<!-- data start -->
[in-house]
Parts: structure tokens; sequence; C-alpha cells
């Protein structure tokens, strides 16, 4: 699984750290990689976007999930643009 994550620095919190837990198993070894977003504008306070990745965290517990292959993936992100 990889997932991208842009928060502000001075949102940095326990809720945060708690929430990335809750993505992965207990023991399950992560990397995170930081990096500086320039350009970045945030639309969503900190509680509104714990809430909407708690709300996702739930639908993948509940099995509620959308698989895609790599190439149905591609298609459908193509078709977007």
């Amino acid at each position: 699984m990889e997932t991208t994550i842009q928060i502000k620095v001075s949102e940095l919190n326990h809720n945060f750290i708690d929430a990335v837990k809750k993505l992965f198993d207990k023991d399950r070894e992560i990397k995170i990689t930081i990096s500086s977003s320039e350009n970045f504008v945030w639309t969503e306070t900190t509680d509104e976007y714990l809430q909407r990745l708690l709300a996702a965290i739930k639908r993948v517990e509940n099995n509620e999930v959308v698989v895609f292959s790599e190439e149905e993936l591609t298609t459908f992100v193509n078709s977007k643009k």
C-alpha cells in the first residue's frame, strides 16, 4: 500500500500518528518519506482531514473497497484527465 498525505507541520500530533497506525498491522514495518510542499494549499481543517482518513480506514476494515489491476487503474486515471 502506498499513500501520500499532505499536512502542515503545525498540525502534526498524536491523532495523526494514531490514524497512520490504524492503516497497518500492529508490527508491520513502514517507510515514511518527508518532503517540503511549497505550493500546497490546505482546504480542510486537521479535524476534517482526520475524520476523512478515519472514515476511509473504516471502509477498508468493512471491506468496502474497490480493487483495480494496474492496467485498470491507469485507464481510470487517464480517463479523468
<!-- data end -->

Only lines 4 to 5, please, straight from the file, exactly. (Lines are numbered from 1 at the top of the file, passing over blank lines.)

């Amino acid at each position: 699984m990889e997932t991208t994550i842009q928060i502000k620095v001075s949102e940095l919190n326990h809720n945060f750290i708690d929430a990335v837990k809750k993505l992965f198993d207990k023991d399950r070894e992560i990397k995170i990689t930081i990096s500086s977003s320039e350009n970045f504008v945030w639309t969503e306070t900190t509680d509104e976007y714990l809430q909407r990745l708690l709300a996702a965290i739930k639908r993948v517990e509940n099995n509620e999930v959308v698989v895609f292959s790599e190439e149905e993936l591609t298609t459908f992100v193509n078709s977007k643009k």
C-alpha cells in the first residue's frame, strides 16, 4: 500500500500518528518519506482531514473497497484527465 498525505507541520500530533497506525498491522514495518510542499494549499481543517482518513480506514476494515489491476487503474486515471 502506498499513500501520500499532505499536512502542515503545525498540525502534526498524536491523532495523526494514531490514524497512520490504524492503516497497518500492529508490527508491520513502514517507510515514511518527508518532503517540503511549497505550493500546497490546505482546504480542510486537521479535524476534517482526520475524520476523512478515519472514515476511509473504516471502509477498508468493512471491506468496502474497490480493487483495480494496474492496467485498470491507469485507464481510470487517464480517463479523468